PlayStation 5 Teardown Reveals Massive Cooling System, Easy SSD Expansion

Sony has provided a comprehensive breakdown of the PS5 hardware in a new video published on the PlayStation Blog.

The dismantling of the non-Digital Edition PS5 was carried out by Yasuhiro Ootori, vice president, Mechanical Design Department, Hardware Design Division at Sony Interactive Entertainment.

On the front there’s a USB Type-A and a USB Type-C, while on the back there’s two USB Type-A, Ethernet, HDMI, and a power port. It’s also interesting to see how the stand is held in place with a single screw, but only in vertical mode, and how easy it is to switch from a vertical to horizontal orientation.

There’s a large 120mm fan that draws in air from both sides, and a heatsink whose shape and airflow reportedly deliver the kind of cooling one would expect from a vapor chamber. It even uses liquid metal as the thermal interface material on the AMD-made, eight-core CPU to ensure “long-term” cooling performance.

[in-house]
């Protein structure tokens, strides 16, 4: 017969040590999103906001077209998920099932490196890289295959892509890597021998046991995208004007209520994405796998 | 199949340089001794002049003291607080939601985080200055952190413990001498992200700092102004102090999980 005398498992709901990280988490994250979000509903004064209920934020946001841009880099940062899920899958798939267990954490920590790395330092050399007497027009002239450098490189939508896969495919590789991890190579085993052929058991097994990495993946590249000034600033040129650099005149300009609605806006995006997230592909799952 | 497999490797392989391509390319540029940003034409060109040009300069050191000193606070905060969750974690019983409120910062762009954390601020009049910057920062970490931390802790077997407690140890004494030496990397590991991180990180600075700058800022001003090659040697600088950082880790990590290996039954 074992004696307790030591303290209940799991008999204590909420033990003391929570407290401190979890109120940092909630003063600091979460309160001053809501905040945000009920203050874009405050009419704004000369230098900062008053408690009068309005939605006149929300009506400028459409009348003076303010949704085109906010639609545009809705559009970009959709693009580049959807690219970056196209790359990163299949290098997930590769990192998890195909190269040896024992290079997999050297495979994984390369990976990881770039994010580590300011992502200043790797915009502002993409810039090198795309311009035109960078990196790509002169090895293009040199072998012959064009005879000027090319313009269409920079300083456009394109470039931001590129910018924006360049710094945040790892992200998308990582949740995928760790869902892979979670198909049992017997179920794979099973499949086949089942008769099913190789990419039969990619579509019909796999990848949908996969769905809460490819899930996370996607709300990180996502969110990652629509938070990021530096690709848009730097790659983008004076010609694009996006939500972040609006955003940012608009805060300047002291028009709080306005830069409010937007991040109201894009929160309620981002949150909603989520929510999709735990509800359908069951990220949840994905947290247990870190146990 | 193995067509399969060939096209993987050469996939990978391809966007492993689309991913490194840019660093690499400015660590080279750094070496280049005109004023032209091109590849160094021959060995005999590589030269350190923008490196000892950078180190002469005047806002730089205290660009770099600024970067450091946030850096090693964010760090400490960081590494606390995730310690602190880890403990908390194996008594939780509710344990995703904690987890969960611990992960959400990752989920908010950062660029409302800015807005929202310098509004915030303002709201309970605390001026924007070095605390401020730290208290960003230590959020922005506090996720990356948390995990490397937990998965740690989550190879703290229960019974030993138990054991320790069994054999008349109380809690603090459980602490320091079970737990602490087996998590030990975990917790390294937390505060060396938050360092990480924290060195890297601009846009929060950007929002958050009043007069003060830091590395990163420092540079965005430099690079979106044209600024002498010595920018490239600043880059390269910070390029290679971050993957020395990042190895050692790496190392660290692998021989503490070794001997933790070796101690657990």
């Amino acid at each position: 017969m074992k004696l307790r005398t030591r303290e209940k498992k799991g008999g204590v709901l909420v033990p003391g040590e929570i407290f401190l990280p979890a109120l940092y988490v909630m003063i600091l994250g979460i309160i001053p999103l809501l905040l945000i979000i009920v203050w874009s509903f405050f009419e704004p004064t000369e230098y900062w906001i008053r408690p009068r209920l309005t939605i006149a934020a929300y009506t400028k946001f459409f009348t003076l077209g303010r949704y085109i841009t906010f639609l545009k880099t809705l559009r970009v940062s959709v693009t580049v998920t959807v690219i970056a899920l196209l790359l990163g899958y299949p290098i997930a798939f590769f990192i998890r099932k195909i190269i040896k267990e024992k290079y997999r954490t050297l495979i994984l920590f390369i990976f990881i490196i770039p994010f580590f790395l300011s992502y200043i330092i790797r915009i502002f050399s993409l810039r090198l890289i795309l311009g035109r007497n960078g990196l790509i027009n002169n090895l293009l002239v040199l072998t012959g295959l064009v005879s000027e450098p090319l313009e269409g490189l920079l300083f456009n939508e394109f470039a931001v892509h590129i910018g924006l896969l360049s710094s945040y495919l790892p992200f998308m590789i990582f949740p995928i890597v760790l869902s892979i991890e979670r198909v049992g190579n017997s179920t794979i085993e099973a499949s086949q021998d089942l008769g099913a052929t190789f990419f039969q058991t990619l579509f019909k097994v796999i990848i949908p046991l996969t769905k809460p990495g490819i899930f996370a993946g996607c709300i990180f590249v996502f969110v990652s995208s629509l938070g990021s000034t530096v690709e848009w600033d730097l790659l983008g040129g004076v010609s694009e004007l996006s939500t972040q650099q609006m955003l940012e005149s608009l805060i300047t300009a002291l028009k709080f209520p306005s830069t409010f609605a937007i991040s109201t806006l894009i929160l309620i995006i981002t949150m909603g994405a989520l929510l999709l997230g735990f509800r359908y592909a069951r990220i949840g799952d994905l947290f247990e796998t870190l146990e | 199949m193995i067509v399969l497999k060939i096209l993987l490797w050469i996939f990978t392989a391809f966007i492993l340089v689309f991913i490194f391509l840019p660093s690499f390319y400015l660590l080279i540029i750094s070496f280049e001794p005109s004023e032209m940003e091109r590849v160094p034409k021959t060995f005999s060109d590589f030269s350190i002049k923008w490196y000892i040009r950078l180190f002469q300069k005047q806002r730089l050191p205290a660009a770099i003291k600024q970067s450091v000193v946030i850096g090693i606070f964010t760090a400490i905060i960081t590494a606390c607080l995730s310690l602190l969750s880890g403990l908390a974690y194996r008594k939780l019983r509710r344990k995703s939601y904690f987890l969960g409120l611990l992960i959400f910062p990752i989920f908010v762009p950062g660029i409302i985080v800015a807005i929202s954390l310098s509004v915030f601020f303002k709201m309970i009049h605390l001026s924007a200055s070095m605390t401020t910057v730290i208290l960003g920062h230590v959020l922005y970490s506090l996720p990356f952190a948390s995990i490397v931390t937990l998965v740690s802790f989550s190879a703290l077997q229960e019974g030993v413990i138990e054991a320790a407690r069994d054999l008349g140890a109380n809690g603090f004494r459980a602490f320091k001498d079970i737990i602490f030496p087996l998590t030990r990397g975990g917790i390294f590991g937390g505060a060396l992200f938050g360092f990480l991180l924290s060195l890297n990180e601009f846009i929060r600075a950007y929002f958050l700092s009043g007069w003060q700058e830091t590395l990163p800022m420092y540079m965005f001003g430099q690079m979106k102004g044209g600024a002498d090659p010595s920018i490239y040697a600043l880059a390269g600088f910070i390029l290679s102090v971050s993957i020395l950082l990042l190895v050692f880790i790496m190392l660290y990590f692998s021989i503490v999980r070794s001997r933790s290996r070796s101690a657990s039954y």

YouTube video

It’s also apparent that users won’t have much trouble adding another SSD. Both of the curvy white panels come off easily, exposing a conspicuous SSD bay where you can install a PCIe 4.0-based M.2 drive. Just don’t expect to replace the 825GB of default storage — that’s built into the PS5’s motherboard. You can also remove the panels to clear out dust from two dedicated catchers.

“We began conceptualizing PS5 in 2015, and we’ve spent the past five years designing and developing the console,” the official PlayStation blog post from Masayasu Ito, EVP, Hardware Engineering and Operation, Sony Interactive Entertainment, reads in part. “Our team values a well thought out, beautifully designed architecture. Inside the console is an internal structure looking neat and tidy, which means that there aren’t any unnecessary components and the design is efficient. As a result, we’re able to achieve our goal of creating a product with a high degree of perfection and quality.”

All in all, it’s an interesting teardown that’s worth a watch, if only because doing this yourself with your own PS5 will void your warranty. You can check out Sony’s full PS5 teardown in the video embedded above, but otherwise, look for the new console to drop on November 12th.

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